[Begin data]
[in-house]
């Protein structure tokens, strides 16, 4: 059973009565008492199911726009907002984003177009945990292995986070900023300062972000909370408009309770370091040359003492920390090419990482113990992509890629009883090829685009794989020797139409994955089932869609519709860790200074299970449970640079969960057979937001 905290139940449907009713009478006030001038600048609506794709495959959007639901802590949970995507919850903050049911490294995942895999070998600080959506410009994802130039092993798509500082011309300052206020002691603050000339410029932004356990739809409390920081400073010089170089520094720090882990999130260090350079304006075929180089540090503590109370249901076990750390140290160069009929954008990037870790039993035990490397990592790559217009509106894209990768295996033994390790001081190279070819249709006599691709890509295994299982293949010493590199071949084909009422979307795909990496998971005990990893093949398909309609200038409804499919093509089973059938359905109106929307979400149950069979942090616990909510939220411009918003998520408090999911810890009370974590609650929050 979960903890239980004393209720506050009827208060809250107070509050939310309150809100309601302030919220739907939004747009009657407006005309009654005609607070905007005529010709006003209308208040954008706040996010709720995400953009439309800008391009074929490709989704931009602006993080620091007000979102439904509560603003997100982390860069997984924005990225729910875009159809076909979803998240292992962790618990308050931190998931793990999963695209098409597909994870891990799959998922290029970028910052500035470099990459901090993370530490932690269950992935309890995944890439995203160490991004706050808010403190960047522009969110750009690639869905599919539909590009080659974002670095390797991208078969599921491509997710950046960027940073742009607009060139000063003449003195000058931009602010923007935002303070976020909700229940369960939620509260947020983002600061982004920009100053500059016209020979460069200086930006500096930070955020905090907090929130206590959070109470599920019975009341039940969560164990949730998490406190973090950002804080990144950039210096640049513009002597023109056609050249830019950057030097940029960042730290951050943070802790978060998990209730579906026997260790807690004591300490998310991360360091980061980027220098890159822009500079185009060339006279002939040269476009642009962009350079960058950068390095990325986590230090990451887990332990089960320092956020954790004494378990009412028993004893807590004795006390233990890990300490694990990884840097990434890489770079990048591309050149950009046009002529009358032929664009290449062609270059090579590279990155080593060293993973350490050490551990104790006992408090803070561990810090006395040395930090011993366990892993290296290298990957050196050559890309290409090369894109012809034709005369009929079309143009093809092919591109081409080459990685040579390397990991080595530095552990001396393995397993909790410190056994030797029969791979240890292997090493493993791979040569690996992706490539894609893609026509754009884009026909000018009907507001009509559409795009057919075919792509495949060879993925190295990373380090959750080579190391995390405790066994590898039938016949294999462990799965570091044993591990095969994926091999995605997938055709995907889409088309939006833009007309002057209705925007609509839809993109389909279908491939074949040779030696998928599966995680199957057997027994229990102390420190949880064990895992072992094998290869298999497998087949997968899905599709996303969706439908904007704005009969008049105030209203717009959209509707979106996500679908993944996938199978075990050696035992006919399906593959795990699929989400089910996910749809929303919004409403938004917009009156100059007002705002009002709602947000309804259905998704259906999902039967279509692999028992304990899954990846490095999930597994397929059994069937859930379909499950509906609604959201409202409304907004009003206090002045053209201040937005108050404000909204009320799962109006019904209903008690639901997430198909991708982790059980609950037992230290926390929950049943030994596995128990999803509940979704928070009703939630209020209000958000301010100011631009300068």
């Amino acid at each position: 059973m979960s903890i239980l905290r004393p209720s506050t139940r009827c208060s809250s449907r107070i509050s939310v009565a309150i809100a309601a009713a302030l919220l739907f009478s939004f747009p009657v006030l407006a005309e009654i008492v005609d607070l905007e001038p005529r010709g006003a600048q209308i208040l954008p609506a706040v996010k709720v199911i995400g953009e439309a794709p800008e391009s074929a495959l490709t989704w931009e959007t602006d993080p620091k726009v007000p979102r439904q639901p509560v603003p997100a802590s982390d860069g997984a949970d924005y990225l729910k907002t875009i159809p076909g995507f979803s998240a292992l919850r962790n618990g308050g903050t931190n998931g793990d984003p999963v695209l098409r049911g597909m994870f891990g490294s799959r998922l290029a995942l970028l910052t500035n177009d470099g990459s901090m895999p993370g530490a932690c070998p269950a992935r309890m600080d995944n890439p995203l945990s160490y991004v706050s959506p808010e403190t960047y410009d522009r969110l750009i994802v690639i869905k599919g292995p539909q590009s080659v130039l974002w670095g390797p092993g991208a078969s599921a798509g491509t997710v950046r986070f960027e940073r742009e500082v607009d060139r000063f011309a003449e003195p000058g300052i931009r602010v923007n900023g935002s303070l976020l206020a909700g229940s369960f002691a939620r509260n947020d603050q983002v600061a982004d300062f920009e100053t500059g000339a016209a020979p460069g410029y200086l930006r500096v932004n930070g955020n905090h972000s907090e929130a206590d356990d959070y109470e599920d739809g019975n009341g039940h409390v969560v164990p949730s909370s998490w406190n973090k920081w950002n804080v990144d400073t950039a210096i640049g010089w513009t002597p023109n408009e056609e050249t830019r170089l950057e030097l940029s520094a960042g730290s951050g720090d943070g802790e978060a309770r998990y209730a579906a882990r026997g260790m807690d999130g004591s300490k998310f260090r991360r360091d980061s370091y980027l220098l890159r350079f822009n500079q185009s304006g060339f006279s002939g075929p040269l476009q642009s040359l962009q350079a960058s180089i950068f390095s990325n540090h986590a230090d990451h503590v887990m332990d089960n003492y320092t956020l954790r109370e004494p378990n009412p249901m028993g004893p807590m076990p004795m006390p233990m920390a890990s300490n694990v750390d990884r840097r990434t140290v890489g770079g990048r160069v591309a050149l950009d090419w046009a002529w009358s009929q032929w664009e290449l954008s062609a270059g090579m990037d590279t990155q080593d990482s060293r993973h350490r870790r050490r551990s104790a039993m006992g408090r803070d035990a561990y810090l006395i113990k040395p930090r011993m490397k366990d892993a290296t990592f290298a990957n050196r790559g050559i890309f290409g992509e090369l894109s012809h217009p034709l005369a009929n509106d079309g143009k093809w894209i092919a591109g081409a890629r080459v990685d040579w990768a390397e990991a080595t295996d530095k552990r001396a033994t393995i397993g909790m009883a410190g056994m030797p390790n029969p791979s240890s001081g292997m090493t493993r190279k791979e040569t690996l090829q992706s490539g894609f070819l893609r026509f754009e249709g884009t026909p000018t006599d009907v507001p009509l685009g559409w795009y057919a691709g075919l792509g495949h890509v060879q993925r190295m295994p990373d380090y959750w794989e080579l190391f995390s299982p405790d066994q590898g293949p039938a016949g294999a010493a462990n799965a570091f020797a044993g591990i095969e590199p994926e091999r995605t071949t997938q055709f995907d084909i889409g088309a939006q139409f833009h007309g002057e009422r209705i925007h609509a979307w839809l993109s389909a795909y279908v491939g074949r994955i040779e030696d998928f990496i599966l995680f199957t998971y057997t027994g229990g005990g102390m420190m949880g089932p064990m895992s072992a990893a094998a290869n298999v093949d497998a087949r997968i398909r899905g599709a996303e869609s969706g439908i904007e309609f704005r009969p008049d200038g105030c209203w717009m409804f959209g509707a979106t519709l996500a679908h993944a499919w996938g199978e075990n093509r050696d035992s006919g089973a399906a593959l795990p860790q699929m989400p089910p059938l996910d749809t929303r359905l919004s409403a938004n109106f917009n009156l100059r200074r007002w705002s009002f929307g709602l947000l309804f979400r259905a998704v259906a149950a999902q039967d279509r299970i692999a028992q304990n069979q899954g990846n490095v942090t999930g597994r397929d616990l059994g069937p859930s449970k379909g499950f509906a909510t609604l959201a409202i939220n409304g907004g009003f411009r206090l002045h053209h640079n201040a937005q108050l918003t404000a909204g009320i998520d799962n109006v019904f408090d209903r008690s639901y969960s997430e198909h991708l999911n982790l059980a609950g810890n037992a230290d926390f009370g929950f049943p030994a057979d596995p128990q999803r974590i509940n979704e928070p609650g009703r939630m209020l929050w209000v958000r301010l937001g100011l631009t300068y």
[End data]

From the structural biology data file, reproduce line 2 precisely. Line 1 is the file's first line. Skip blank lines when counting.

């Protein structure tokens, strides 16, 4: 059973009565008492199911726009907002984003177009945990292995986070900023300062972000909370408009309770370091040359003492920390090419990482113990992509890629009883090829685009794989020797139409994955089932869609519709860790200074299970449970640079969960057979937001 905290139940449907009713009478006030001038600048609506794709495959959007639901802590949970995507919850903050049911490294995942895999070998600080959506410009994802130039092993798509500082011309300052206020002691603050000339410029932004356990739809409390920081400073010089170089520094720090882990999130260090350079304006075929180089540090503590109370249901076990750390140290160069009929954008990037870790039993035990490397990592790559217009509106894209990768295996033994390790001081190279070819249709006599691709890509295994299982293949010493590199071949084909009422979307795909990496998971005990990893093949398909309609200038409804499919093509089973059938359905109106929307979400149950069979942090616990909510939220411009918003998520408090999911810890009370974590609650929050 979960903890239980004393209720506050009827208060809250107070509050939310309150809100309601302030919220739907939004747009009657407006005309009654005609607070905007005529010709006003209308208040954008706040996010709720995400953009439309800008391009074929490709989704931009602006993080620091007000979102439904509560603003997100982390860069997984924005990225729910875009159809076909979803998240292992962790618990308050931190998931793990999963695209098409597909994870891990799959998922290029970028910052500035470099990459901090993370530490932690269950992935309890995944890439995203160490991004706050808010403190960047522009969110750009690639869905599919539909590009080659974002670095390797991208078969599921491509997710950046960027940073742009607009060139000063003449003195000058931009602010923007935002303070976020909700229940369960939620509260947020983002600061982004920009100053500059016209020979460069200086930006500096930070955020905090907090929130206590959070109470599920019975009341039940969560164990949730998490406190973090950002804080990144950039210096640049513009002597023109056609050249830019950057030097940029960042730290951050943070802790978060998990209730579906026997260790807690004591300490998310991360360091980061980027220098890159822009500079185009060339006279002939040269476009642009962009350079960058950068390095990325986590230090990451887990332990089960320092956020954790004494378990009412028993004893807590004795006390233990890990300490694990990884840097990434890489770079990048591309050149950009046009002529009358032929664009290449062609270059090579590279990155080593060293993973350490050490551990104790006992408090803070561990810090006395040395930090011993366990892993290296290298990957050196050559890309290409090369894109012809034709005369009929079309143009093809092919591109081409080459990685040579390397990991080595530095552990001396393995397993909790410190056994030797029969791979240890292997090493493993791979040569690996992706490539894609893609026509754009884009026909000018009907507001009509559409795009057919075919792509495949060879993925190295990373380090959750080579190391995390405790066994590898039938016949294999462990799965570091044993591990095969994926091999995605997938055709995907889409088309939006833009007309002057209705925007609509839809993109389909279908491939074949040779030696998928599966995680199957057997027994229990102390420190949880064990895992072992094998290869298999497998087949997968899905599709996303969706439908904007704005009969008049105030209203717009959209509707979106996500679908993944996938199978075990050696035992006919399906593959795990699929989400089910996910749809929303919004409403938004917009009156100059007002705002009002709602947000309804259905998704259906999902039967279509692999028992304990899954990846490095999930597994397929059994069937859930379909499950509906609604959201409202409304907004009003206090002045053209201040937005108050404000909204009320799962109006019904209903008690639901997430198909991708982790059980609950037992230290926390929950049943030994596995128990999803509940979704928070009703939630209020209000958000301010100011631009300068």